WILLIAM COHEN: What I'm saying is that they've had months in which to hide either materials or documents or other evidence of their past activities. It is, I think, unreasonable to expect a team of 20 or 30 people going into an area the size of Wyoming, some 170,000 square miles of territory, looking through haystacks for needles that might be chemically or biologically tipped. That's a job the UNSCOM inspectors have, but for them to--for anyone to say that they've fulfilled their obligation, the Iraqis, by showing empty buildings or empty drawers is not really of the entire story. What needs to be done is they have to file final complete full disclosures of exactly what they've had and what they've destroyed. They have yet to do so. And so I don't think the Iraqi people can expect to have any relief from the sanctions until they fully satisfy the UNSCOM inspectors that they have demonstrated that these materials--the Scud missiles that are armed with anthrax on their warheads--they claim to have destroyed 50. They've only demonstrated to the satisfaction of UNSCOM 30. There are 20--at least 20 missing. They claim to have destroyed four tons of VX, no evidence.
JIM LEHRER: VX, that's-
WILLIAM COHEN: That's another nerve agent.
JIM LEHRER: Nerve agent, right.
WILLIAM COHEN: That kills within a matter of minutes. One drop will kill you within the matter of a few minutes. They have claimed to have destroyed thousands of gallons of anthrax. They have yet to satisfy the UNSCOM inspectors. So they've got a lot of proving to do. Until that takes place, we should not even assume that they are in full compliance.
JIM LEHRER: So you're talking about a matter of months--even a year or more, before this thing can be resolved?
WILLIAM COHEN: We're talking--I think that we have to be satisfied, UNSCOM has to be satisfied that there has been full compliance, that there's been a good faith compliance with the U.N. resolutions, and so it's going to take more than just a few inspections on the part of UNSCOM.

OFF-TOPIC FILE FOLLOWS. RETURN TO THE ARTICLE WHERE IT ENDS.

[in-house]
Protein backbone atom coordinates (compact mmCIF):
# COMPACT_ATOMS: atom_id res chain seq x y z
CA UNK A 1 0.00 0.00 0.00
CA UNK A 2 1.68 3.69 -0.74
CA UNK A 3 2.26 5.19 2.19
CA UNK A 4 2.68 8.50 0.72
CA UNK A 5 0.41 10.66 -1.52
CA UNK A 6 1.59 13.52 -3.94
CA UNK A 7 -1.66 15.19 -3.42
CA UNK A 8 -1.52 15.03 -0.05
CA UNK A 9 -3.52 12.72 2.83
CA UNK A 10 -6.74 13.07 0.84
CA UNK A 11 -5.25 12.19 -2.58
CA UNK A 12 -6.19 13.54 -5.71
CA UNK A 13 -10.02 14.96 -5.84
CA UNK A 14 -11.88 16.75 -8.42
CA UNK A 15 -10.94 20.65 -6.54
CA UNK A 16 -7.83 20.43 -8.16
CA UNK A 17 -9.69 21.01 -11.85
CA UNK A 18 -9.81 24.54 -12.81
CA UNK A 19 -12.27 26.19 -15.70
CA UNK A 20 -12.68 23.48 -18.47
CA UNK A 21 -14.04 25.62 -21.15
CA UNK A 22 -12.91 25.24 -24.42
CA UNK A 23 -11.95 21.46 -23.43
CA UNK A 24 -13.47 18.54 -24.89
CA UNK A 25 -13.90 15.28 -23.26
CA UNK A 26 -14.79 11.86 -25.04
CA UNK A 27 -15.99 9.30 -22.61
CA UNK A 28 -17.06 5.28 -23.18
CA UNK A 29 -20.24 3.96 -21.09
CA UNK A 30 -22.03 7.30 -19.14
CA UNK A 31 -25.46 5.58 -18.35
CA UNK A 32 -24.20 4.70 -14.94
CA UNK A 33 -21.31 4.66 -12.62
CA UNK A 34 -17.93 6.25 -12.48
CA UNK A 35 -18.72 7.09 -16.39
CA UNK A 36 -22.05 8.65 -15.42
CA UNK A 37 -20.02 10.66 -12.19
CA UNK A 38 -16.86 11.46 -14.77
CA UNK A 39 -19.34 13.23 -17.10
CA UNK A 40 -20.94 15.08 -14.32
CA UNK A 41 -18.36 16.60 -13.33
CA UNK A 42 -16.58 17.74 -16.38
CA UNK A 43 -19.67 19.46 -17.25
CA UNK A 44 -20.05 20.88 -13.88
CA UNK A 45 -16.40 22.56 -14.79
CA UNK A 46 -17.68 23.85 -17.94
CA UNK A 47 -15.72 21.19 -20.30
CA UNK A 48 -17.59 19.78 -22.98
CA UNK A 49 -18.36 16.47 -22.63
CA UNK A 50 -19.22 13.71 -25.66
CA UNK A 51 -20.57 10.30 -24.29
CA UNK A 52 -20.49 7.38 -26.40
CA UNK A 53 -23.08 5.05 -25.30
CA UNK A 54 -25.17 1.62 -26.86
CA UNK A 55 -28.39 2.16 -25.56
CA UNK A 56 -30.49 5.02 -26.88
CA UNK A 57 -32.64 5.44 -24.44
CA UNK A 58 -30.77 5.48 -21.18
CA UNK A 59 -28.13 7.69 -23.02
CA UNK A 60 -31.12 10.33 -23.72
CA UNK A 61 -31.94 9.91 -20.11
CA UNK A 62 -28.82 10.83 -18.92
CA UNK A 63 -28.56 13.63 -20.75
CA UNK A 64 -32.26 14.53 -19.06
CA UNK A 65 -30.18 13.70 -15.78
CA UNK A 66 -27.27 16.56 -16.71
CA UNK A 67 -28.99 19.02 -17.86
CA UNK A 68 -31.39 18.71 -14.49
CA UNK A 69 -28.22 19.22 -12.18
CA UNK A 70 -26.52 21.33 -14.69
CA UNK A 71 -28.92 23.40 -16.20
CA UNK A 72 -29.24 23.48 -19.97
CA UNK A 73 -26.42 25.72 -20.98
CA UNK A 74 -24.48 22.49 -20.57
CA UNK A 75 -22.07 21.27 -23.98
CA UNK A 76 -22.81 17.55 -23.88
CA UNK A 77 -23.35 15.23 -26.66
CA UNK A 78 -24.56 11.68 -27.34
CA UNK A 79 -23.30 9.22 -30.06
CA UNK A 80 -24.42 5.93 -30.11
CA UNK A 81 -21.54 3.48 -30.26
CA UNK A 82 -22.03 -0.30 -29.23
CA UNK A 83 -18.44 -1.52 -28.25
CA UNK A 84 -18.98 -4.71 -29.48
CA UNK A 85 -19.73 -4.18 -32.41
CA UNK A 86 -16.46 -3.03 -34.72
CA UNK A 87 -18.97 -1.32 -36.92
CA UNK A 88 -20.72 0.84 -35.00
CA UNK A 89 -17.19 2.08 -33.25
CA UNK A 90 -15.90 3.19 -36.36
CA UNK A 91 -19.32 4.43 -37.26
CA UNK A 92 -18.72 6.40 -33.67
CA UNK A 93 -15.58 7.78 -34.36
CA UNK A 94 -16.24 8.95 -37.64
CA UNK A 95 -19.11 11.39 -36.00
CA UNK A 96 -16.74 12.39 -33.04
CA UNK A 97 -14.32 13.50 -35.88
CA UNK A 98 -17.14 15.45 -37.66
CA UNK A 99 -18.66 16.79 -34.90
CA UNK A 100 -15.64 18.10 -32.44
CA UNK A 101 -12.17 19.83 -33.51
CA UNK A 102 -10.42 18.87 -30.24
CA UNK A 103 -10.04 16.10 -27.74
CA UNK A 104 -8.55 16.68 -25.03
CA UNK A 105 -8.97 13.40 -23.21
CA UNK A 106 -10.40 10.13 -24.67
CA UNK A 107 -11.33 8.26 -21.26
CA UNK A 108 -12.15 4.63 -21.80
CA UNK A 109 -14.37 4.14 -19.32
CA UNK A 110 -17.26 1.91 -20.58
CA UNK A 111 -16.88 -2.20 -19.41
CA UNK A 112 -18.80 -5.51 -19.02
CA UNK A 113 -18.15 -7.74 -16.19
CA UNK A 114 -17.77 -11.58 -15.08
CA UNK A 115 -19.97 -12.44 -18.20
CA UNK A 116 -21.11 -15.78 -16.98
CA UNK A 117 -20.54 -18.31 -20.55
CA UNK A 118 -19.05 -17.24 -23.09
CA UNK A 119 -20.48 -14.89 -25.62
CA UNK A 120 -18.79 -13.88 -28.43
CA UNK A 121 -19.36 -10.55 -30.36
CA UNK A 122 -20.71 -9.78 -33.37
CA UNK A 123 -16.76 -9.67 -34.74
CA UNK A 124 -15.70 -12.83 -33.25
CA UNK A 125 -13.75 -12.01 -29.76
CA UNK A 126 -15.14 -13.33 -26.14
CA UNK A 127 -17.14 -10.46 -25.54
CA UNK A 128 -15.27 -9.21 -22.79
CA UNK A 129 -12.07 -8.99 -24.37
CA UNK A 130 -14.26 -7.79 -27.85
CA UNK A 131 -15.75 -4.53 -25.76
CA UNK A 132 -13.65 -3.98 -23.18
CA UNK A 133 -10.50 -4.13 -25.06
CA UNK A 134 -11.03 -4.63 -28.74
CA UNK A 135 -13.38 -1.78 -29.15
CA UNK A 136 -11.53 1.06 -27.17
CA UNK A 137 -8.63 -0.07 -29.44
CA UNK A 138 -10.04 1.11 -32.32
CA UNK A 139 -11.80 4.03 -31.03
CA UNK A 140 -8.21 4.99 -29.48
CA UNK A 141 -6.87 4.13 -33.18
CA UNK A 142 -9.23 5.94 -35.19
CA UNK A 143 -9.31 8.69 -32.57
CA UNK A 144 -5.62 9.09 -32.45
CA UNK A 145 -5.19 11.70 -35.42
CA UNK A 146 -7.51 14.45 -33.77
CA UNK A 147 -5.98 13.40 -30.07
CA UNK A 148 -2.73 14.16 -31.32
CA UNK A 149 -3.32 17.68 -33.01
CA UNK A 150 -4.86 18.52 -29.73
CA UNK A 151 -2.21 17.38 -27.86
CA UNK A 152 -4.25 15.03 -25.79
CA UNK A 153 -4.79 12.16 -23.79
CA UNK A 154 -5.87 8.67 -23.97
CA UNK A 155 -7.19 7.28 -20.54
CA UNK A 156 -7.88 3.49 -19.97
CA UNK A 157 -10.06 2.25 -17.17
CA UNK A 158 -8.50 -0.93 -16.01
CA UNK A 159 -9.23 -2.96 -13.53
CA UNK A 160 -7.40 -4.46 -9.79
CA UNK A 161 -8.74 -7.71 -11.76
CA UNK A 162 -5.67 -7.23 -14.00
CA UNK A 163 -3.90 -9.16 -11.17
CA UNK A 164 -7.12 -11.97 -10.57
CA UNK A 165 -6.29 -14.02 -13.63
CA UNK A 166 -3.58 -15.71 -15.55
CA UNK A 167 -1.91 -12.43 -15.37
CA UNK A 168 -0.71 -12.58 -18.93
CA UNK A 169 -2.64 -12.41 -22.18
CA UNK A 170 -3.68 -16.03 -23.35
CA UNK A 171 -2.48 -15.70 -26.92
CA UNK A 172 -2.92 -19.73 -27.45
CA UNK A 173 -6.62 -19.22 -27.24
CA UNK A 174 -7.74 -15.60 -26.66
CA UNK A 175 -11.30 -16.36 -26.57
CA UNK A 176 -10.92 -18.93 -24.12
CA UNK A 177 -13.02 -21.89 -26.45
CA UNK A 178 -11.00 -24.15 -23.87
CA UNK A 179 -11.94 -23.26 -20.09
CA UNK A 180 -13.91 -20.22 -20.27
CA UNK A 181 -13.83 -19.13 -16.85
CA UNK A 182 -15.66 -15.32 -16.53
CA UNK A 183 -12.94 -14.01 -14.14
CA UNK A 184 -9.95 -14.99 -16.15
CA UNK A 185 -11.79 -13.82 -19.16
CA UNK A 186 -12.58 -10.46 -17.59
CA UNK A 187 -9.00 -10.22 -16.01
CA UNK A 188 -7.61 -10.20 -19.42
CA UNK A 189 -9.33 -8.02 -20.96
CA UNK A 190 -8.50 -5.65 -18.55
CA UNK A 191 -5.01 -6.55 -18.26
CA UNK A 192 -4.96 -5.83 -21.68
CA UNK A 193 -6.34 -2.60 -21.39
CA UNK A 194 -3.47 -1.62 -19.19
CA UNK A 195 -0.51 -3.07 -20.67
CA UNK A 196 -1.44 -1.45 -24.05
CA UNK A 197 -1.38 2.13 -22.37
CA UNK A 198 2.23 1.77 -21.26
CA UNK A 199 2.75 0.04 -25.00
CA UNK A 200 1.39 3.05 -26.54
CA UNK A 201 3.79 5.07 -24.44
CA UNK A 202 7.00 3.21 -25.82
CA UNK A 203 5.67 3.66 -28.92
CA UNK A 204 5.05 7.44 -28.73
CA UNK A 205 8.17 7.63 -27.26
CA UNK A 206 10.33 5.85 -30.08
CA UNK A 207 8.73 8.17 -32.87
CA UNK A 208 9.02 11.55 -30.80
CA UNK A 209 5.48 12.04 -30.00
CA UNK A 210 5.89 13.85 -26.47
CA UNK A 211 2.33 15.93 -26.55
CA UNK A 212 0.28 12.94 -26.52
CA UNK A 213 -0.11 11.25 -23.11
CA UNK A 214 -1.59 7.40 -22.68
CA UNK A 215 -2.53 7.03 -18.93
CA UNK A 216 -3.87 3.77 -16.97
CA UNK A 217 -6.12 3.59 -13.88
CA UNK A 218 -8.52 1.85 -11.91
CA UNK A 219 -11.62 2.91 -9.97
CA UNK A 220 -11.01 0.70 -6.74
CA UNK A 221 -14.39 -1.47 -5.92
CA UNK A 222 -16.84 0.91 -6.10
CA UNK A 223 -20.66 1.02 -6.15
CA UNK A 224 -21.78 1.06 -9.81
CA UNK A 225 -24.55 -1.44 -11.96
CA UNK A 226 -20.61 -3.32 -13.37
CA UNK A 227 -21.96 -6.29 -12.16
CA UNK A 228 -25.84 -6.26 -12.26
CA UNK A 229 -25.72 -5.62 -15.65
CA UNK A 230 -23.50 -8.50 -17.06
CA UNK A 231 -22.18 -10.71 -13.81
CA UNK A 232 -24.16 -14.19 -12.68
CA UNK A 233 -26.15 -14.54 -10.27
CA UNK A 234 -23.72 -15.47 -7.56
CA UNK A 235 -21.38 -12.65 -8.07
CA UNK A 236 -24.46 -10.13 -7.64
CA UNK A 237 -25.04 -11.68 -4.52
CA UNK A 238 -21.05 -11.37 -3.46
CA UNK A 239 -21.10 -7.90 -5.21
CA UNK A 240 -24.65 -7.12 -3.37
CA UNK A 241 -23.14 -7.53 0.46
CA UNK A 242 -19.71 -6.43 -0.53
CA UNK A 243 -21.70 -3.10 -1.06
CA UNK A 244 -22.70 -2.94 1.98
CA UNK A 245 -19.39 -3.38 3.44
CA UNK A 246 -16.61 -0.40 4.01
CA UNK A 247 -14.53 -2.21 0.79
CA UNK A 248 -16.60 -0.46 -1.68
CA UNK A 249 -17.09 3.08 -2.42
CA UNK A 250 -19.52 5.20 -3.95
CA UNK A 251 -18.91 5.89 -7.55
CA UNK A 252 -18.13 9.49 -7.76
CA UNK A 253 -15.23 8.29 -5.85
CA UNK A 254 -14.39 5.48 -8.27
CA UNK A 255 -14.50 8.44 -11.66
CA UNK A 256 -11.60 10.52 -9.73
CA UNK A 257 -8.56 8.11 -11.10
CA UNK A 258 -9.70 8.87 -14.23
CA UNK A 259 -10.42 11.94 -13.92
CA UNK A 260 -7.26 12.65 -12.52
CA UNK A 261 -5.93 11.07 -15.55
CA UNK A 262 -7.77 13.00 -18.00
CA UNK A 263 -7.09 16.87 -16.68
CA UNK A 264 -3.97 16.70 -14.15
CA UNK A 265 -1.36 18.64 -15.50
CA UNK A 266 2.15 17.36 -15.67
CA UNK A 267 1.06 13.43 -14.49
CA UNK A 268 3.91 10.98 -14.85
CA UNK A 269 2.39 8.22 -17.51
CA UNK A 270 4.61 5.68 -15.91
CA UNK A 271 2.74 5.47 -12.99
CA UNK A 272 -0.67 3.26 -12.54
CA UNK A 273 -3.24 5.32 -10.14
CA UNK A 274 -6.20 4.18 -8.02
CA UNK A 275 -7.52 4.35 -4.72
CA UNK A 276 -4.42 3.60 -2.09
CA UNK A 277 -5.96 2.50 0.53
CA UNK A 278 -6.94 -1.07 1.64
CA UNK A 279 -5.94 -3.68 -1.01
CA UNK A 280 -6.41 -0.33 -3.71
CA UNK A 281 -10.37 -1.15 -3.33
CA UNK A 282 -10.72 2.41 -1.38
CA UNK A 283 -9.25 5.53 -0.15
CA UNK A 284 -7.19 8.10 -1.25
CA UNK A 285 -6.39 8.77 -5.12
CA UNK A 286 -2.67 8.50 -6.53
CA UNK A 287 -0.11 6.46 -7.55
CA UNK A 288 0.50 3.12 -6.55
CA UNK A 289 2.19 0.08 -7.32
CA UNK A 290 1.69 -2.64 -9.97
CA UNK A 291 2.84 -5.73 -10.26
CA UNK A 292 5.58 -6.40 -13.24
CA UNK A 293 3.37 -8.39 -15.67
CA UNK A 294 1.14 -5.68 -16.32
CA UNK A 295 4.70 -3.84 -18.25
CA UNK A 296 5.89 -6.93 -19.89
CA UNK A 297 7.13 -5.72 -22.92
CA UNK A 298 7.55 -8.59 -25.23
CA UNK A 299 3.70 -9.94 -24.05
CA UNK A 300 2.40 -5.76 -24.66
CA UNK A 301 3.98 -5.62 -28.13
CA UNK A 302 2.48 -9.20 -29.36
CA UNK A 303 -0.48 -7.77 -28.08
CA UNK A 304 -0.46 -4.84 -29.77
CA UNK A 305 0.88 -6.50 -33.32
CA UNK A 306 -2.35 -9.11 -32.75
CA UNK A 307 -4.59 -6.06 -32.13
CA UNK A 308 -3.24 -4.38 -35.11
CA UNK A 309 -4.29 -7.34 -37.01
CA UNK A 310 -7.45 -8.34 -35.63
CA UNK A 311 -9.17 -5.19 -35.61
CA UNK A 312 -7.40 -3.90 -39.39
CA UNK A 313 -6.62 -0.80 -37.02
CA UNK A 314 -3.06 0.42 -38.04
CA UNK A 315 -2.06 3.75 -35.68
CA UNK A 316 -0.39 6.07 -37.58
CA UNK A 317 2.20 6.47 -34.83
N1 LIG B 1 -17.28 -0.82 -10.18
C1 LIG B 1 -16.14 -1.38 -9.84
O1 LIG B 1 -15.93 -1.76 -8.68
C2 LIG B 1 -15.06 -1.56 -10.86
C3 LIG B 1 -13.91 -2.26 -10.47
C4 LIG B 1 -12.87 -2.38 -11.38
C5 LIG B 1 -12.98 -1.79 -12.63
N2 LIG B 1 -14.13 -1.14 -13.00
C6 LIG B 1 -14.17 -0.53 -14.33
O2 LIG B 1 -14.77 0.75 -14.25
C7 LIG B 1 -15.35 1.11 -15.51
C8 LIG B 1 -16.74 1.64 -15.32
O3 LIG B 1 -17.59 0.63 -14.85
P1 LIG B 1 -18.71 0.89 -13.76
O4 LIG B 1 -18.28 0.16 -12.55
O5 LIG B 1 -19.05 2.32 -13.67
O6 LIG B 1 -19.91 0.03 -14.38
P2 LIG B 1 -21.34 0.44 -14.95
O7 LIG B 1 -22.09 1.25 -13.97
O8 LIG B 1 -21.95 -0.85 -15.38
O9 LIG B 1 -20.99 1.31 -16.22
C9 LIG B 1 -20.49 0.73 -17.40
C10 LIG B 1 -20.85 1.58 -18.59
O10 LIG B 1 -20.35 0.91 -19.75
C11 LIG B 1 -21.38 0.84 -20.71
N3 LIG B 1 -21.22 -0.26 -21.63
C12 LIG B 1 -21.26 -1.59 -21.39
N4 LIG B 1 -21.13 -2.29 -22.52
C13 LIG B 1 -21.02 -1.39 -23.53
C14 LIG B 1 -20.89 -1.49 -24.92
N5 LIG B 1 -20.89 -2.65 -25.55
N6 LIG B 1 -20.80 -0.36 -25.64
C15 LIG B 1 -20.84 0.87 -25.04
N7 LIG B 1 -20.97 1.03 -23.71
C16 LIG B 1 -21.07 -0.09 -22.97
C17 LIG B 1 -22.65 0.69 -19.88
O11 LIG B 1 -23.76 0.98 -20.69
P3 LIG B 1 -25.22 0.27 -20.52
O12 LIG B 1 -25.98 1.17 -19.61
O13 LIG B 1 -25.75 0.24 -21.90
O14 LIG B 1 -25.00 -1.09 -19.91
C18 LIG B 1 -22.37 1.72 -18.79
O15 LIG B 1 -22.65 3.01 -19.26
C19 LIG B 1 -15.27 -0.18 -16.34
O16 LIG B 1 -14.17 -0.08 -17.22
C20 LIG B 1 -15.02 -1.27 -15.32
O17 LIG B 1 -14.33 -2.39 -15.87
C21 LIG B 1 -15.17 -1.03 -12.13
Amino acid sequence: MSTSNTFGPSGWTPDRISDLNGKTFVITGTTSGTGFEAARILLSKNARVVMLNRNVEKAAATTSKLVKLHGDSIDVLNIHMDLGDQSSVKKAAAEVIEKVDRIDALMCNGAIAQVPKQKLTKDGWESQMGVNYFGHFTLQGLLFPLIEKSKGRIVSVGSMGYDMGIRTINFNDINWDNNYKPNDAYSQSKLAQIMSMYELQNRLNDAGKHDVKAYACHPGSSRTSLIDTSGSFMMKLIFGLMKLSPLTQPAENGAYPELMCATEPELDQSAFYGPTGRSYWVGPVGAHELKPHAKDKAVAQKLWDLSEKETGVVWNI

JIM LEHRER: You don't see any good faith up till this point?
WILLIAM COHEN: At this point there appears to be compliance with the memorandum of agreement, but that could change tomorrow. We may find that they start to raise complaints several weeks or months from now. I think the president will make a determination in terms of how we can reduce our presence consistent with our security interest in the region, and that's his decision.
|Could the Kosovo situation erupt into another Bosnia?|
JIM LEHRER: Kosovo, how concerned are you that that situation there could erupt into another Bosnia?
WILLIAM COHEN: Well, it's a flashpoint. I think we all have to be concerned about it. That's why it's so important that the contact group really come to grips with--
JIM LEHRER: Contact group--that's six countries, including the United States, that put this thing together?
WILLIAM COHEN: Yes. That they meet and come up with a real consensus of what needs to be done. What we have to do is to persuade the Serbs that they should not crack down violently, as they've done in the past. We also have to indicate to the Kosovos that we are not supporting the independence. We support certainly moving toward autonomy, but we're calling for reason on both sides. And that's something that I think the contact group, the European countries that are engaged in this, need to really come to grips with and develop a consensus, along with the United States.
JIM LEHRER: Is the United States with NATO in the contact group prepared to take military action to prevent this thing from escalating?
WILLIAM COHEN: Well, nothing has been ruled out by anyone at this point, but I think the emphasis has to be on diplomacy, looking at economic sanctions, as such, limitations on weaponry, other types of actions that can be taken without even considering a military option at this point.
JIM LEHRER: Finally, Mr. Secretary, the Paula Jones matter that was just discussed brings this to mind. Of all of the things that have been going on--the investigations, the allegations involving the president--has it made it difficult for you to be Secretary of Defense?
WILLIAM COHEN: Not at all. As a matter of fact, I have worked very closely with the president, and he gave me--asked me to do one thing--concentrate on my job, and that's what I've done, and I've worked very closely with him. And I must say that he has been completely focused on the national security issues. When we're dealing with Iraq or any other crisis, he is well informed; he's focused; and he makes, I think, very incisive decisions and observations. So it has not distracted him one bit from the national security objective that we have.
JIM LEHRER: Any problems for you?
WILLIAM COHEN: None.
JIM LEHRER: Mr. Secretary, thank you.